(photo credit: AP)
It has now been almost five years since the Project Daniel group advised former prime minister Ariel Sharon on how to deal with Iranian nuclear weapons. Our report, Israel's Strategic Future, urged the prime minister to enhance Israel's deterrence and defense postures, to consider an end to deliberate nuclear ambiguity in certain situations, and to refine pertinent preemption options.
Under no circumstances, we concluded, should Israel entertain any hope of coexisting long-term with a nuclear Iran.
Today, Israel's core plan for active defense against future Iranian nuclear missiles remains the Arrow anti-ballistic missile program. Although this plan is sound as part of a much broader security strategy, it wouldn't suffice in the case of a nuclear Iran. This plan must be augmented by improved Israeli deterrence and by corollary preparations for defensive first strikes against relevant Iranian hard targets.
A possible Israeli-Iranian "balance of terror" should not be compared to US-Soviet deterrence during the Cold War. A presumed balance with Iran could never assure the required rationality of decision-makers in Teheran. Moreover, terrorist proxies instead of missiles could deliver Iranian nuclear weapons and materials. This fact underscores Jerusalem's critical need to maintain and codify appropriate preemption options.
All deterrence logic rests on the key assumption of rationality. An Iran that might value certain religious expectations more highly than its own national survival could well be immune to threats of nuclear retaliation. Even assuming foreign sources are right about Israeli capabilities, faced with this improbable, but entirely conceivable prospect, Israel cannot depend upon even a "perfect" combination of nuclear deterrence and ballistic missile defense.
IF THE Arrow Missile Defense System were 100% efficient in its expected reliability of interception, even an irrational Iranian adversary armed with nuclear and/or biological weapons could be kept at bay without defensive first strikes or threats of massive retaliation. After all, were Israel's reported nuclear deterrent neutralized by a fanatical Iranian enemy willing to risk a massive counter-city Israeli reprisal (a suicide-bomber writ large), any first-strike by Teheran could still be blocked by the Arrow.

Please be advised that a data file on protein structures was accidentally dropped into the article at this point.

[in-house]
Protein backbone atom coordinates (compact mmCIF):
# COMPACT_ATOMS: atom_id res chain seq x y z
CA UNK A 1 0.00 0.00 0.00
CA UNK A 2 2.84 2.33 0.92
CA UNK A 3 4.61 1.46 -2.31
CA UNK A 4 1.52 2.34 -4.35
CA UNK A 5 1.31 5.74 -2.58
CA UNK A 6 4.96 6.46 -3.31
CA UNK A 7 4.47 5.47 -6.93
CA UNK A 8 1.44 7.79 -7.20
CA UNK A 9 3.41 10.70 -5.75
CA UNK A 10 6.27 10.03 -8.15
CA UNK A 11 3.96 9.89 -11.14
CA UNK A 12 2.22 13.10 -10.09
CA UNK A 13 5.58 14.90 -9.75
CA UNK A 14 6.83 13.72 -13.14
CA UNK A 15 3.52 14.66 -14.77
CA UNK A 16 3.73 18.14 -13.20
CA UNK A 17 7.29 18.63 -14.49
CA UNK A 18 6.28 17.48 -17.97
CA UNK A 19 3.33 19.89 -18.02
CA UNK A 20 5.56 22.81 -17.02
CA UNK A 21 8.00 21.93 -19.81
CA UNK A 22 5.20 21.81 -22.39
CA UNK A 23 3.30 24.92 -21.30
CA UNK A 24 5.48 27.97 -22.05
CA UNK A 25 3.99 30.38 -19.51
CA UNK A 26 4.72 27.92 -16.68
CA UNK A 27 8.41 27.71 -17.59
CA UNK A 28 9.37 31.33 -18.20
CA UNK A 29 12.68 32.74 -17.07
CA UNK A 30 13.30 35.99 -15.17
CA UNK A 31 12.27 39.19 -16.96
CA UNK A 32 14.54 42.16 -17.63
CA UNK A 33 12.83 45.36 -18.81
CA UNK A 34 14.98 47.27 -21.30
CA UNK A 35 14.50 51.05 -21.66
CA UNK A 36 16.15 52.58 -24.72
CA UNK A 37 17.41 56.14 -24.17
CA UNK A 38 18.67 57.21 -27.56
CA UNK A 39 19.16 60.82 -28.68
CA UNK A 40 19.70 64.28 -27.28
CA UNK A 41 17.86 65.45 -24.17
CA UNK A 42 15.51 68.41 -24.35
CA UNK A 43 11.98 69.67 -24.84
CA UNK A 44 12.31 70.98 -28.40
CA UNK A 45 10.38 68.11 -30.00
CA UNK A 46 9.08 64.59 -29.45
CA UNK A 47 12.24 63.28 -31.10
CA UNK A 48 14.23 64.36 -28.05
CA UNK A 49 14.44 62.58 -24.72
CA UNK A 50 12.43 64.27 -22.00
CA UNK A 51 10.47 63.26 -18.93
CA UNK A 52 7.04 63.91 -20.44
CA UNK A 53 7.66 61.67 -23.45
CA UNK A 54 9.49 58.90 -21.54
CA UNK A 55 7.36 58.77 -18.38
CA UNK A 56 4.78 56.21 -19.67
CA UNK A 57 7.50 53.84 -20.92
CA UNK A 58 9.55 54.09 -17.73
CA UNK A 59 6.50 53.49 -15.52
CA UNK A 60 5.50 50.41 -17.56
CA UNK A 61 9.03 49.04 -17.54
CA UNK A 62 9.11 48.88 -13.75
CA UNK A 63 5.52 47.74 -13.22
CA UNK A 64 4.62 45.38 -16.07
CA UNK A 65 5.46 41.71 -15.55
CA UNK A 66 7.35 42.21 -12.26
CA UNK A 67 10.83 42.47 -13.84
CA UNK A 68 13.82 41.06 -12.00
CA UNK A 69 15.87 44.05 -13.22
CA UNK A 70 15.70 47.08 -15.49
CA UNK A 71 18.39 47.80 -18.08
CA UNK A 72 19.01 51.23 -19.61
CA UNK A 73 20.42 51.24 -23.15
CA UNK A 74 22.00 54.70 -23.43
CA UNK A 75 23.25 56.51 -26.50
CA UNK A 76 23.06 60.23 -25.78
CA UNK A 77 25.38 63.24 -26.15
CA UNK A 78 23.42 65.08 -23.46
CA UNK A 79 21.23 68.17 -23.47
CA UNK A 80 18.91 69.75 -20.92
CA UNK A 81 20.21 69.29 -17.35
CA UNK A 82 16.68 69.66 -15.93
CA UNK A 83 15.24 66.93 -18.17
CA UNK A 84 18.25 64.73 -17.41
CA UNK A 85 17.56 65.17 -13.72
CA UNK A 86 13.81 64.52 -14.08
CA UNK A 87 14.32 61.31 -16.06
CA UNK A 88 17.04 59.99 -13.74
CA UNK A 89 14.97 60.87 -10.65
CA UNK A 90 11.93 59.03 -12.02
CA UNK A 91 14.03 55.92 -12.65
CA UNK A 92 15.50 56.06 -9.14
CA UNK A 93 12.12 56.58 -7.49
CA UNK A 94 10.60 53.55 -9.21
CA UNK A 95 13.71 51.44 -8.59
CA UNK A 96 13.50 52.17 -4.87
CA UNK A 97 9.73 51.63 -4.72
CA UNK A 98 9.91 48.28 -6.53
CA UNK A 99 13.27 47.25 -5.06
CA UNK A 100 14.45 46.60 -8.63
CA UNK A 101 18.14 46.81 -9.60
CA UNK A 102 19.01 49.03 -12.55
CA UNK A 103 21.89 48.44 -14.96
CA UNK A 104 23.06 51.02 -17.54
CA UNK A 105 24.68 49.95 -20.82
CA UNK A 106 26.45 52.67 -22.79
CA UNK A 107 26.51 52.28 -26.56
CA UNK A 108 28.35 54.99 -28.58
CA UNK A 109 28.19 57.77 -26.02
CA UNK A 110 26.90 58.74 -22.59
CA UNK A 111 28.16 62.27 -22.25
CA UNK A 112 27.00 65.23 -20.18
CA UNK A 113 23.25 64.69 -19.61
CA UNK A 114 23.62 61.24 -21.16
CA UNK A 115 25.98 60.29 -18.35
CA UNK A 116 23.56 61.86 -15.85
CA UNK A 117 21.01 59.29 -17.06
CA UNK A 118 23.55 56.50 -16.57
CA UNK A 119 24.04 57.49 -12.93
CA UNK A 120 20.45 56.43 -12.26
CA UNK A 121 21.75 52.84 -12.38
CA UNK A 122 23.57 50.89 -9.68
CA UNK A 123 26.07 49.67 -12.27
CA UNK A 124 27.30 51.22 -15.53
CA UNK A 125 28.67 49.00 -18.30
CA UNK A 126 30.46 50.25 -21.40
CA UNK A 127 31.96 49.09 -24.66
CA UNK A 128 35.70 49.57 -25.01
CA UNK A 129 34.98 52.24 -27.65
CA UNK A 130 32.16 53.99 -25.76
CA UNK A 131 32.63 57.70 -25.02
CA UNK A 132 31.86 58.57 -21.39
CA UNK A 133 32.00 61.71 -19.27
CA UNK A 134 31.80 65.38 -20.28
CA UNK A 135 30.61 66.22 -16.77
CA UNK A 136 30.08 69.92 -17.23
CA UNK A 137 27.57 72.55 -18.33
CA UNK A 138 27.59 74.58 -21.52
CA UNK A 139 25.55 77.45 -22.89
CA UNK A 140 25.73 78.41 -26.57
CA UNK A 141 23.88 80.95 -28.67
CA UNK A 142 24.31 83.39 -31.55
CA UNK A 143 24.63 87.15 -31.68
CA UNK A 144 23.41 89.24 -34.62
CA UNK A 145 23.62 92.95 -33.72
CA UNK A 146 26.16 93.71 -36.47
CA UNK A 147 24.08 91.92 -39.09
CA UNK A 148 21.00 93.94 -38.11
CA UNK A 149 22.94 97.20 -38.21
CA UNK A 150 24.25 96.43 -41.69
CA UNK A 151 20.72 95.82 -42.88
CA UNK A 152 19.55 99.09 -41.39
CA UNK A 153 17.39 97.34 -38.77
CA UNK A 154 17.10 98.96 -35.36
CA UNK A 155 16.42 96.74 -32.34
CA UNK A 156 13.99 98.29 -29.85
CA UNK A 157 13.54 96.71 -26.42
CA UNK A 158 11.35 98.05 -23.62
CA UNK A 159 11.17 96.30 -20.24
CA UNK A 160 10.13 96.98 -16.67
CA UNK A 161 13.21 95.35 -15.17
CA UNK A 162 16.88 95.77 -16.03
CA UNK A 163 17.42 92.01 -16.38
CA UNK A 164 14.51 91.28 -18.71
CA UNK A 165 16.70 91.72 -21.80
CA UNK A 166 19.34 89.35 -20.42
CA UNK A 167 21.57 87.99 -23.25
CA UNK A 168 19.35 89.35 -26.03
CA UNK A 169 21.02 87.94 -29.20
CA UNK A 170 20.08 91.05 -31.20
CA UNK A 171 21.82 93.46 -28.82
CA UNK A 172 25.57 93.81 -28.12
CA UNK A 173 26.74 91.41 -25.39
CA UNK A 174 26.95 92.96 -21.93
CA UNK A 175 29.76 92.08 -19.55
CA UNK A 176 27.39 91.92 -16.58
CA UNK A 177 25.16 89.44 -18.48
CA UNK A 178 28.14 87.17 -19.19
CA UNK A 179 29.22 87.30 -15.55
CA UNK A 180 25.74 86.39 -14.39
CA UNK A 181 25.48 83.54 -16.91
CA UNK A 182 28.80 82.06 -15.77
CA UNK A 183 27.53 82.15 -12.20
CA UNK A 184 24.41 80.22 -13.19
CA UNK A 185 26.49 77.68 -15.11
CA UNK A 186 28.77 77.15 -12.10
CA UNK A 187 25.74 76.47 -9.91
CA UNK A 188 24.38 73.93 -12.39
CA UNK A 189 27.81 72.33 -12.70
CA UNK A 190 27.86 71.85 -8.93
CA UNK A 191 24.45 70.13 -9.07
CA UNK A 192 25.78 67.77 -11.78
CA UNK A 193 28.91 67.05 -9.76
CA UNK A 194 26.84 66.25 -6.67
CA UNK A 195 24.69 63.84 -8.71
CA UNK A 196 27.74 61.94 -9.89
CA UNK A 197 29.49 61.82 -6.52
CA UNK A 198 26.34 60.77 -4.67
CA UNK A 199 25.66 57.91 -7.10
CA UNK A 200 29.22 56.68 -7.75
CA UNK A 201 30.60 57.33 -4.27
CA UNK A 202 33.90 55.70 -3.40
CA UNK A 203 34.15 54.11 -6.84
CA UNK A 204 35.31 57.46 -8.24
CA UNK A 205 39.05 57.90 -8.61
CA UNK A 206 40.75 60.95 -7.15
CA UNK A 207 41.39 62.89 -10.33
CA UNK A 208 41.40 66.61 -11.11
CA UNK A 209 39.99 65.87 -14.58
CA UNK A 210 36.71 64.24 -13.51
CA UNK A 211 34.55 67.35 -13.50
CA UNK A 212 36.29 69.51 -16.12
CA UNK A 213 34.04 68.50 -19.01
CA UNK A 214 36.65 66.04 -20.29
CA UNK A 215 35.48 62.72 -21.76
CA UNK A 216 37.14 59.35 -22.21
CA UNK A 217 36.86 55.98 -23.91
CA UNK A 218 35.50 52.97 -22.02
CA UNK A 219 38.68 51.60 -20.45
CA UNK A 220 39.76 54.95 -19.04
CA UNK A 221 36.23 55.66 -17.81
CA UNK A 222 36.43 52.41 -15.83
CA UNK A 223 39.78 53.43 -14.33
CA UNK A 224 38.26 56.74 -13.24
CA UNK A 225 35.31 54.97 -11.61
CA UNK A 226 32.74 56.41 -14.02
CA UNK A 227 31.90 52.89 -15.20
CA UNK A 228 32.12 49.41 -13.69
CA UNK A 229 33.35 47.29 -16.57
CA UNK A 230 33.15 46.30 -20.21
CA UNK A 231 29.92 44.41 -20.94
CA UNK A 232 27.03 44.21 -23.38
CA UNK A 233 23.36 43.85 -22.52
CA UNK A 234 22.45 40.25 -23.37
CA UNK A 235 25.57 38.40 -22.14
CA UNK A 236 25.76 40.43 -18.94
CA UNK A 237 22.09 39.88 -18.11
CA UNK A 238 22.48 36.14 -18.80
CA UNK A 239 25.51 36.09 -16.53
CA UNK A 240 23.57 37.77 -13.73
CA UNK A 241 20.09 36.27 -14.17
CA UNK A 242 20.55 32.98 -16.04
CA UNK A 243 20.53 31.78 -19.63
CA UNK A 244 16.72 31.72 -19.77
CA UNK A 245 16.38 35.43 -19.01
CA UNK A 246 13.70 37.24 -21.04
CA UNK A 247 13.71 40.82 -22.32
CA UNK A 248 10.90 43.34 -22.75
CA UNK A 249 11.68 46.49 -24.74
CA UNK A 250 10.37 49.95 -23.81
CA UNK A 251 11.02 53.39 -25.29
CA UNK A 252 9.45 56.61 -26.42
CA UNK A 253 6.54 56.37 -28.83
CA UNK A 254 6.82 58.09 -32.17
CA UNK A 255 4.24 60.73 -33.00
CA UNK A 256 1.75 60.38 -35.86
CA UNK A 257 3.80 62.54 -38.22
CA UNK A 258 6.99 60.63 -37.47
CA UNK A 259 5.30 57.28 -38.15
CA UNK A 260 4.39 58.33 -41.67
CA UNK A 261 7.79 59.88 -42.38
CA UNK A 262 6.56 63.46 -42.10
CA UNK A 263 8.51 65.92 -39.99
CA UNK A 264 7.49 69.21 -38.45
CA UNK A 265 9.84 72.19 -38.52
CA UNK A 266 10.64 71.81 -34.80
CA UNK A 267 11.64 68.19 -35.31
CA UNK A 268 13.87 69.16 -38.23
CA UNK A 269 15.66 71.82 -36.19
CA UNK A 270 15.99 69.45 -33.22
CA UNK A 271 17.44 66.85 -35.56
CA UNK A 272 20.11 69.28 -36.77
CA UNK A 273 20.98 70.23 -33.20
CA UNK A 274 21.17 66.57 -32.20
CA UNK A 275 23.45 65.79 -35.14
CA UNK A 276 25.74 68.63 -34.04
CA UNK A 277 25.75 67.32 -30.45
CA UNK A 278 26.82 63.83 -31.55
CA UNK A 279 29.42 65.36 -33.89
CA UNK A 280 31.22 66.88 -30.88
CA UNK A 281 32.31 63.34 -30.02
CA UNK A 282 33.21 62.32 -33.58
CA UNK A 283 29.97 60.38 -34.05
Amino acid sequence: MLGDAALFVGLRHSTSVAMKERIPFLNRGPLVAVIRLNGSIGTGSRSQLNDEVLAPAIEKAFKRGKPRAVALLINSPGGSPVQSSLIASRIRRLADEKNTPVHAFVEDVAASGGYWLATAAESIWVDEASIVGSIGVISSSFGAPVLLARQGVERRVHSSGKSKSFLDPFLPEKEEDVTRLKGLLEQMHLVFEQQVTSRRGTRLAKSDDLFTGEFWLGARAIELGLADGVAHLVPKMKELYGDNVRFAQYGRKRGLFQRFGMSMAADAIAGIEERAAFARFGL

This sounds better in theory than in practice. In the real world of international conflict, ballistic missile defense (BMD) could not attain such needed levels of reliability. No BMD system, even the successfully tested Arrow, can be leakproof. Yet, where the warheads upon an enemy's missiles would be nuclear, no level of leakage could be tolerable.
Israel cannot fully depend upon its anti-ballistic missiles to defend against any future WMD attack from Iran any more than it can rely only on its presumed nuclear deterrence. This means that even the best possible Arrow system, complemented by credible and capable nuclear threats, would not obviate Israel's preemption option.
NONE OF this is to suggest that Arrow fails to play an important role in protecting Israel. To be deterred, a rational Iranian adversary would always need to calculate that Israel's reported second-strike forces are substantially invulnerable to any first-strike aggressions. With the Arrow in place, Iran would require, among other things, many more missiles to achieve an assuredly destructive first-strike against Israel. Israel's BMD system will at least compel a rational enemy in Teheran to delay any intended first-strike attack, allowing Israel to buy time until Iran could deploy a more fully capable nuclear and/or biological offensive missile force.
Up front, this is good news for the Jewish state. But Israel still faces an Iran whose undisguised preparations for Israel are authentically genocidal, and whose leaders may not always be rational. Awaiting the Shi'ite apocalypse, President Mahmoud Ahmadinejad may seek to convince other Iranian leaders that war with Israel is necessary for "redemption."
NOWHERE IS it written that Israel must sit back passively and respond only after a nuclear and/or biological attack has been absorbed. Israel has the same right given to all states to act preemptively when facing an annihilatory assault. Known formally as "anticipatory self-defense," this right is affirmed in international law. The 1996 Advisory Opinion of the International Court of Justice on the legality of the threat or use of nuclear weapons even extends such authority to the preemptive use of nuclear weapons in certain existential circumstances.
Israel must continue to develop, test and implement an interception capability to match the growing nuclear missile threat from Iran. It must also continue to prepare for critical preemptions. If Iran should be allowed to become nuclear, Israel would have to fully enhance the credibility of its presumed nuclear deterrent and deploy a recognizable second-strike force, adequately hardened, multiplied and dispersed. This strategic force would be fashioned to inflict a decisive retaliatory blow against selected enemy cities.
Every state has the inherent right under international law to ensure its own survival. Israel is no exception.
Beres is professor of international law at Purdue University. He was chair of Project Daniel and is the author of many major books, articles and monographs on nuclear strategy and nuclear war. MK Ben-Israel (Kadima) is a retired IDF major-general, former chair of the Israeli Space Agency, a professor at Tel Aviv University, and a member of the Knesset Foreign Relations and Security Committee. He was a member of Project Daniel.